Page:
Shop Talk

4 Ways to Set Up Your Own Artist Editing Network

As we learned from one of our Open Discussion topics, networking is a touchy subject for artists. One of the best assets professional artists can have is a solid, consistent group of peers to critique your work. If you have a group of friends or other artists who you can regularly show your work to before you send it off, it’ll help immensely.

The beauty of starting your own networks to help edit and refine artwork is that you can hand pick your dream team of critics. Try and pick other artists who you know will be as enthusiastic as you, and are in their creative lives for the long haul (like you). It’s also a good idea to stress the importance of everyone giving back as much as they take from criticism groups. If you create a great group, it’s a golden resource that can help give you confidence before you send work off for exhibition, jobs, to clients or to competitions. It’s also a wonderful place to meet new artists and make new friends.

This post is filled with ideas about how to practically start up your own advice networks so you can send off work to help you develop faster than if you slogged it out alone in your studio. So let’s get together now.

"Tree" by by AudGreen

1. Get involved in the RB community

Redbubble has an incredibly active community of like-minded artists ready to help, critique and support you with your work. If you’re reading this, you probably make up the fabric of this community already and are awesome. If you haven’t yet dived into our community, you can do so right here! It’s a great resource for sharing, commenting and showcasing your newest works. There are groups you can join filled with artists just like you, with a group for every taste and preference in art.

If you want to get to know many classic RB faces, check out Friends of Redbubble. Drawn to Cotton – Art on T-shirts is a good place if you love drawing and particularly have an interest in illustration. Check out Graphic Arts for everything design, ever. For lush, high quality design Premium iCovers is a great place to stop over. Poster Art and The Designers Corner give a good sense of a solid RB group, and Design Is reveals a lot about the potential of groups and how you can get involved. And if you prefer to see the world through a rectangle, this photography group The Redbubble Curated Art Gallery is for you.

"post-Mummy" by Mummyfei

2. Start a private Facebook group

One of the most effective (and fast) ways to get feedback is to start a private Facebook group with other friends and artists who have shared passions and interests. It helps if you have a similar subject matter or use the same materials too (all oil painters, or all comic book artists),  to keep everyone interested. Facebook groups work well as platforms to receive feedback if everyone involved feels like they are getting something back for them. You can post interesting links or articles relevant to your artwork too, and use it as a sounding-board for potential submissions or concept work. Groups like this on social media are especially good for recruiting new artists and for finding partners to collaborate with or exhibit with.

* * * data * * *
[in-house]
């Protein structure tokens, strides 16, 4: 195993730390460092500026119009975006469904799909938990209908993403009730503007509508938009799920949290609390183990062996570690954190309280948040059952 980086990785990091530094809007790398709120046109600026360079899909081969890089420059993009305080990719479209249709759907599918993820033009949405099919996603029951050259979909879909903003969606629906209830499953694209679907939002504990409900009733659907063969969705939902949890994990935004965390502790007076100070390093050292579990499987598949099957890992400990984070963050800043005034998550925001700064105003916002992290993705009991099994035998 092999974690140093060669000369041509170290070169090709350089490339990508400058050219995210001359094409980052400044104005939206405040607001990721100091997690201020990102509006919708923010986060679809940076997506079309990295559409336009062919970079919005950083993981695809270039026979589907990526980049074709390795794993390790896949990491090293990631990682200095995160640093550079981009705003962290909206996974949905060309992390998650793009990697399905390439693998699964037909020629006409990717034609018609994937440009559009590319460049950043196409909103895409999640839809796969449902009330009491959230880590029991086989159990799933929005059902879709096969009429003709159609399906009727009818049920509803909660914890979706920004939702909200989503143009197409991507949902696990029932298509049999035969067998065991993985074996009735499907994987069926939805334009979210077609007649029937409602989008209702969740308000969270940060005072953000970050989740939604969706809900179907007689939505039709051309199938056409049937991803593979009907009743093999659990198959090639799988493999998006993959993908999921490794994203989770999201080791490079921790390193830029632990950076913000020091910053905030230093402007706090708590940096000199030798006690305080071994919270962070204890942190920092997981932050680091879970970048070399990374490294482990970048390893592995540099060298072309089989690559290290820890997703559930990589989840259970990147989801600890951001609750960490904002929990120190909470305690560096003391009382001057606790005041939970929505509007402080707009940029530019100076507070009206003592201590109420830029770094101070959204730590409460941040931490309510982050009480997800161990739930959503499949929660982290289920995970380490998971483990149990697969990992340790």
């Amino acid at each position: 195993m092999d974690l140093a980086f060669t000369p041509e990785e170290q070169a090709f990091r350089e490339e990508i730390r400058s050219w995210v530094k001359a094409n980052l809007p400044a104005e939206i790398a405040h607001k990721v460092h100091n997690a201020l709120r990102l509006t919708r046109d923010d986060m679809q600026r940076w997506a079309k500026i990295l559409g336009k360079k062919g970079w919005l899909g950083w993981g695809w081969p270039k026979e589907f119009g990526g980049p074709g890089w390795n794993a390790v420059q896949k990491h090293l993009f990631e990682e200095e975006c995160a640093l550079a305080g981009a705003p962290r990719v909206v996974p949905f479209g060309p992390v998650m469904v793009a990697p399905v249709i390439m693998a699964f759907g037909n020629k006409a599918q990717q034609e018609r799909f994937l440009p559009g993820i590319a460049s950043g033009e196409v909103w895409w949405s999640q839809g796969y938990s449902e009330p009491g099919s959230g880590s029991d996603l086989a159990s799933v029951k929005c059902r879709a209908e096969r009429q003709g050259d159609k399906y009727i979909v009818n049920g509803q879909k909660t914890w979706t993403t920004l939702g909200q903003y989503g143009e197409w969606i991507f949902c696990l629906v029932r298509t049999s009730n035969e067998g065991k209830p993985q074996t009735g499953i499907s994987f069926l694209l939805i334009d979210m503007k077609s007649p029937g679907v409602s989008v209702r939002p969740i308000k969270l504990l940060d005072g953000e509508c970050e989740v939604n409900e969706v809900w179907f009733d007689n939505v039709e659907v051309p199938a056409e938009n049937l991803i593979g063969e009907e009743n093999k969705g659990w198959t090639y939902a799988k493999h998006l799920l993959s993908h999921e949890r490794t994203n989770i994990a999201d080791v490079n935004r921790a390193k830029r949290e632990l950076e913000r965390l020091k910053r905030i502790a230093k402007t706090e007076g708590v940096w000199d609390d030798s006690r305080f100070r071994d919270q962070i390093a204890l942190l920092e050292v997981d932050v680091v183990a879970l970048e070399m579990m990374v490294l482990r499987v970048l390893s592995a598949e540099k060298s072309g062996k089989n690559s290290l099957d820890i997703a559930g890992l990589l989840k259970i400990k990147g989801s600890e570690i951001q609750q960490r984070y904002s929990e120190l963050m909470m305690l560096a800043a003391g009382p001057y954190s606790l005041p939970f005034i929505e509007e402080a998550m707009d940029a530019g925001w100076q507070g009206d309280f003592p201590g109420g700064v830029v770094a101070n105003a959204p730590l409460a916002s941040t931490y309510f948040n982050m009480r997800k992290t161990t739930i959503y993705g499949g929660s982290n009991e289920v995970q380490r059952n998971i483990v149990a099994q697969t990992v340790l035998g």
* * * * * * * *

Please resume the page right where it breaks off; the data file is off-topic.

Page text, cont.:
"The Big Sleep" by Metamorphic Illustration

3. Start an email circulation chain letter

In the age of instant messaging, it seems like email is the snail mail of the new century, but starting a good old fashioned email group can help with critiquing your work. Successful email critique groups usually insist that everybody has to pitch in with criticism. You could treat it as a virtual show and tell, doing a round-robin of “showing” and asking everyone on the email list to contribute feedback for each member of the group. With enough interest and momentum this can be effective to pinpoint weaknesses or larger areas for development in your work.

These kinds of groups require everyone to be committed, and super keeno-beano. If everyone is willing to take 15 minutes once a week to critique someone else’s work in the group, you can be assured that when you need advice, you have a team with you to help out.

"Waves" by stardixa

4. Make weekly or monthly phone calls with friends and peers

If others artists you respect and want to hear from are far away, lock in Skype calls or phone calls with them so you can keep in touch regularly. Having a scheduled time to meet means you might actually do it, since you’re treating it like a deadline. I know a few artists that call each other every Thursday night to update each other on what they are doing and propel each other along.

It’s also a good way to stay in contact with others who may share the same dreams and frustrations as you, and keep you from going nutty in your studio alone. You could bring new friends to these calls, introducing people, or consider them mini-conferences on art that you can do from your couch. Use products that let you call for free or cheaply or hangout or send video liberally. There’s so many rad internet calling and messaging systems available now that you could adapt these kinds of meetings to suit you and your friends to become whatever you want.

"Charleston SC Botany Bay Edisto Island - Alone" by Dave Allen

What are some of your favorite ways to connect with fellow artists? Let us know in the comments.